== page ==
Thutmose III (thŭtˈmōz, tŭtˈ–) [key] or Thothmes III thŏthˈmēz, tōtˈmĕs, d. 1436 B.C., king of ancient Egypt, of the XVIII dynasty; the successor of Thutmose II. After the death of Thutmose II, his wife Hatshepsut became regent for Thutmose III and relegated him to an inferior position for 22 years while she ruled Egypt. At her death (1468 B.C.), he emerged as the sole ruler of Egypt and as a great conqueror. Almost immediately he advanced into Syria, where an Asian alliance against Egypt waited to oppose him. He was victor at Megiddo and consolidated all Syria, except Phoenicia, in his empire. In successive campaigns he reduced every ruler N of the Euphrates to the status of autonomous tributary and eventually conquered even powerful Kadesh and Mitanni, a kingdom E of the Euphrates River. His empire (the zenith of the New Empire), extending from the Third Cataract to the Euphrates, was used to enrich Egypt with wealth and manpower. He built temples up and down the Nile and founded the wealth of the priesthood of Amon, to which he belonged. Thutmose died after having made his son Amenhotep II coregent, and was buried in the Valley of the Kings at Thebes. His mummy is now at Cairo.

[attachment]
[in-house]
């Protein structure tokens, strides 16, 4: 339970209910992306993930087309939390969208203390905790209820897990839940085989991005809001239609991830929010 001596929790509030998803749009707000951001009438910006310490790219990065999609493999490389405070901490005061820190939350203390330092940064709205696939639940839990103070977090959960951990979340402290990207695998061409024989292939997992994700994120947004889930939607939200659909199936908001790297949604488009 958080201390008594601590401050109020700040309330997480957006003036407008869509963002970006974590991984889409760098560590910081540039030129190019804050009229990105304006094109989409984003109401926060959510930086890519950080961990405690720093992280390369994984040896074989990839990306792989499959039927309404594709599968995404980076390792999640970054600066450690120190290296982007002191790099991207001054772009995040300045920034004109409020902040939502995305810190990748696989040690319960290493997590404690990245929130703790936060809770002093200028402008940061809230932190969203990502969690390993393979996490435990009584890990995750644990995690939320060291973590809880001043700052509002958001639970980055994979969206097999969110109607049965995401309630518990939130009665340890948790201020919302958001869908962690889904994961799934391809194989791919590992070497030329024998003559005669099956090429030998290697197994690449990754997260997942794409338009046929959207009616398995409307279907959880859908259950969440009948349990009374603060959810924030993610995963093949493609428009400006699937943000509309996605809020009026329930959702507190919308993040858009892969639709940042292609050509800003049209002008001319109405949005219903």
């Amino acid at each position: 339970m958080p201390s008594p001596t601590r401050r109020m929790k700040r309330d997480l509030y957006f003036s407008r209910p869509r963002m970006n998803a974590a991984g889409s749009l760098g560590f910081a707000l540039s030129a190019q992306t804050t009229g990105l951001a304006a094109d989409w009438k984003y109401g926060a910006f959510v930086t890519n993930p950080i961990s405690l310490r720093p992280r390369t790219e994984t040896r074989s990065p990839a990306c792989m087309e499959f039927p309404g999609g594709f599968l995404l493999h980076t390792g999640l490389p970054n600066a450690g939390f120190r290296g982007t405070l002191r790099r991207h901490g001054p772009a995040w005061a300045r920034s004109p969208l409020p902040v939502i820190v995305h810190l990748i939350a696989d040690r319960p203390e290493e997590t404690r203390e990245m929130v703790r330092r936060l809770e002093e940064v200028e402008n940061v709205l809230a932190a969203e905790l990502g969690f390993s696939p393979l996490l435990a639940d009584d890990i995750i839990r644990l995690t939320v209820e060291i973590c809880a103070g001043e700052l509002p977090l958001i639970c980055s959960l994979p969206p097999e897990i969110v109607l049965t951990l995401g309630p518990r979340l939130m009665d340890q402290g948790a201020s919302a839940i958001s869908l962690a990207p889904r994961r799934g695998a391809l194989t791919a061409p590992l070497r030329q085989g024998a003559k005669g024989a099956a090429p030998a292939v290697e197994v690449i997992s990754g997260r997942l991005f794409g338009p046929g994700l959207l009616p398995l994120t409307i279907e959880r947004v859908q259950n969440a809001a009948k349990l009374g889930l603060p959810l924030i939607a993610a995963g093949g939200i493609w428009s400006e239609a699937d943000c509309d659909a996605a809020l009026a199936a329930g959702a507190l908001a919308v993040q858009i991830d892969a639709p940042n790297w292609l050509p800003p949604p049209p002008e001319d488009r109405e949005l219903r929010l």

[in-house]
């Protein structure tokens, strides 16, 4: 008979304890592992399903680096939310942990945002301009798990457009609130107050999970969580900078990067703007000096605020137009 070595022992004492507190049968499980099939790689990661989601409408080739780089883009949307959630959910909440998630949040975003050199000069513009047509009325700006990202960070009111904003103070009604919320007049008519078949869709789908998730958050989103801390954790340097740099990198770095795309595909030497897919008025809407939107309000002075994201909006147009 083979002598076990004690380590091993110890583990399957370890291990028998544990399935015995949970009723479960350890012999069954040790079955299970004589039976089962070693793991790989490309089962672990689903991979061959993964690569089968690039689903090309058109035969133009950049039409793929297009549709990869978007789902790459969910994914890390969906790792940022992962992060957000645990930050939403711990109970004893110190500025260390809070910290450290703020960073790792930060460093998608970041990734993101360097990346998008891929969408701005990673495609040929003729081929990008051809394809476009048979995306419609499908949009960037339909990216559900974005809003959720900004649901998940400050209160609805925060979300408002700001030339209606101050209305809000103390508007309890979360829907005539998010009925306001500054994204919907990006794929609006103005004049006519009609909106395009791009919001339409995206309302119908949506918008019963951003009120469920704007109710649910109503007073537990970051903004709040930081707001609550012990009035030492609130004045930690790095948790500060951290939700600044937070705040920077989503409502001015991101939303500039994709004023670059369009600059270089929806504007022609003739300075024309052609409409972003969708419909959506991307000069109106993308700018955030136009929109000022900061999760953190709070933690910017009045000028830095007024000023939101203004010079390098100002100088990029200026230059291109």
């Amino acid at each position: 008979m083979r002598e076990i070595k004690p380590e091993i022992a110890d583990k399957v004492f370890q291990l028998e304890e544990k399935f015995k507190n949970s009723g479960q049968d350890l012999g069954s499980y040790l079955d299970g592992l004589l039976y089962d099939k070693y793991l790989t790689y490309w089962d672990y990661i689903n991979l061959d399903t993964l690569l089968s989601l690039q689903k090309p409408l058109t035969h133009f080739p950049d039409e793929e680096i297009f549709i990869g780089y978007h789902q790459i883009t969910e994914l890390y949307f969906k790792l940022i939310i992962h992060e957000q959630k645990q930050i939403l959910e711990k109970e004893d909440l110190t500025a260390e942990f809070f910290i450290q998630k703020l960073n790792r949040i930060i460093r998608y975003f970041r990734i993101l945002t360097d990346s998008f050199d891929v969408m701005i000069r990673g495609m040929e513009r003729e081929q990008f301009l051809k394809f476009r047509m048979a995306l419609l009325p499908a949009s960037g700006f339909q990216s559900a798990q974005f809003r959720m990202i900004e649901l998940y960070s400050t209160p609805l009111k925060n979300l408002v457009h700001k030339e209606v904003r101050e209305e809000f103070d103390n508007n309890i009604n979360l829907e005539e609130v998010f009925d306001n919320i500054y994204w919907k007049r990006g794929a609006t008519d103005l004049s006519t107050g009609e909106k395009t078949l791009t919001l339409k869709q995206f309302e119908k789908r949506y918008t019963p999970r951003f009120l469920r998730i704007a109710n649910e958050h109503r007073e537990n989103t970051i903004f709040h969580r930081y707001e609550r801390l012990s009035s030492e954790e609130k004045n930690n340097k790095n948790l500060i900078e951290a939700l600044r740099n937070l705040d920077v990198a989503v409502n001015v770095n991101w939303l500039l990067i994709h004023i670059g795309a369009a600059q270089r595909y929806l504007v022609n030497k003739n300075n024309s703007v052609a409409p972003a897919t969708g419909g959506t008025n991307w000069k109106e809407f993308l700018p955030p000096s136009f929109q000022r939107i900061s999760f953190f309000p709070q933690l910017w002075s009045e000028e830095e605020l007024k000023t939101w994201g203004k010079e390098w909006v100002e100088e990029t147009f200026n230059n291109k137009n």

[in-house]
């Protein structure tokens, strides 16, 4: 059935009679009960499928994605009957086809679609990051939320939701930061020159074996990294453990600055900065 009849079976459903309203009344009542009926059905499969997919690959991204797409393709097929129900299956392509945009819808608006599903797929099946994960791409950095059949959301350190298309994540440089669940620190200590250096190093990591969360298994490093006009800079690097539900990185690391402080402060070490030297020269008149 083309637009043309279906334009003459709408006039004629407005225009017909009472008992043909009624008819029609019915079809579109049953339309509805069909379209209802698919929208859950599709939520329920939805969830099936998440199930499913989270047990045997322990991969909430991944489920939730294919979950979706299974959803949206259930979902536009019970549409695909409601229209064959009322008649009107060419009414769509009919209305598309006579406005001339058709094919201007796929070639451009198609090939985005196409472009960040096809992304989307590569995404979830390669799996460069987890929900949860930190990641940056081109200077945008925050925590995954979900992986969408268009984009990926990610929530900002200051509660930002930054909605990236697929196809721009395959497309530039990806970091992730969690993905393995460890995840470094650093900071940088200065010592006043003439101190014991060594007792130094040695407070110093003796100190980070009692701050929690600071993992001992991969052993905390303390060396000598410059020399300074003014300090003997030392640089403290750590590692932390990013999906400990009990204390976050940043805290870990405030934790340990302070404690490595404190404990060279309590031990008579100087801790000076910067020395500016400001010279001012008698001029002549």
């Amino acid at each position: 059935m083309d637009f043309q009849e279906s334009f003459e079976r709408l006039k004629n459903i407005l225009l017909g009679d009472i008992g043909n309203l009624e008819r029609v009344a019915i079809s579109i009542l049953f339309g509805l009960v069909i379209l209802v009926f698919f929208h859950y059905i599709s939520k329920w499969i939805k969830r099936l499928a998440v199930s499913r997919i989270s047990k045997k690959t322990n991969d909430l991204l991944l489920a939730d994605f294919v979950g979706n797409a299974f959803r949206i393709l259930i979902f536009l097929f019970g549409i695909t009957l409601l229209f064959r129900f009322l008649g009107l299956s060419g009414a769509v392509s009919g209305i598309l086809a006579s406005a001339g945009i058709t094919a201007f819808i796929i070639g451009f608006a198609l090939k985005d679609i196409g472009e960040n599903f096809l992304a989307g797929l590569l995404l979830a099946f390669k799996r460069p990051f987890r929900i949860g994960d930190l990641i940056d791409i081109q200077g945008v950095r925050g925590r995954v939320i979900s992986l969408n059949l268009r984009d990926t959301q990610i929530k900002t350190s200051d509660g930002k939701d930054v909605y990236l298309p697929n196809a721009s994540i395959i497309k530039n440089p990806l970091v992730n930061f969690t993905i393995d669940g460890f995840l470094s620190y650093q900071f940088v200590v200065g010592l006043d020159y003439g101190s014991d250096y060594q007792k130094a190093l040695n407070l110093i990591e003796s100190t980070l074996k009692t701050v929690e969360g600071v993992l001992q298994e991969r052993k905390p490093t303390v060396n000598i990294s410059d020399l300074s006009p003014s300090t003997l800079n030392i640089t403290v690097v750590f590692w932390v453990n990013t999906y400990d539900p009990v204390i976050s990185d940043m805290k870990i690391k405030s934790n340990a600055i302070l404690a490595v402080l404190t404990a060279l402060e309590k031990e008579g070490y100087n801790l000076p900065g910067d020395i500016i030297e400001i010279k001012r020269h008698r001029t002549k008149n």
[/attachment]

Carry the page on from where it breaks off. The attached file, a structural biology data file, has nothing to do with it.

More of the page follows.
The Columbia Electronic Encyclopedia, 6th ed. Copyright © 2012, Columbia University Press. All rights reserved.
See more Encyclopedia articles on: Ancient History, Egypt: Biographies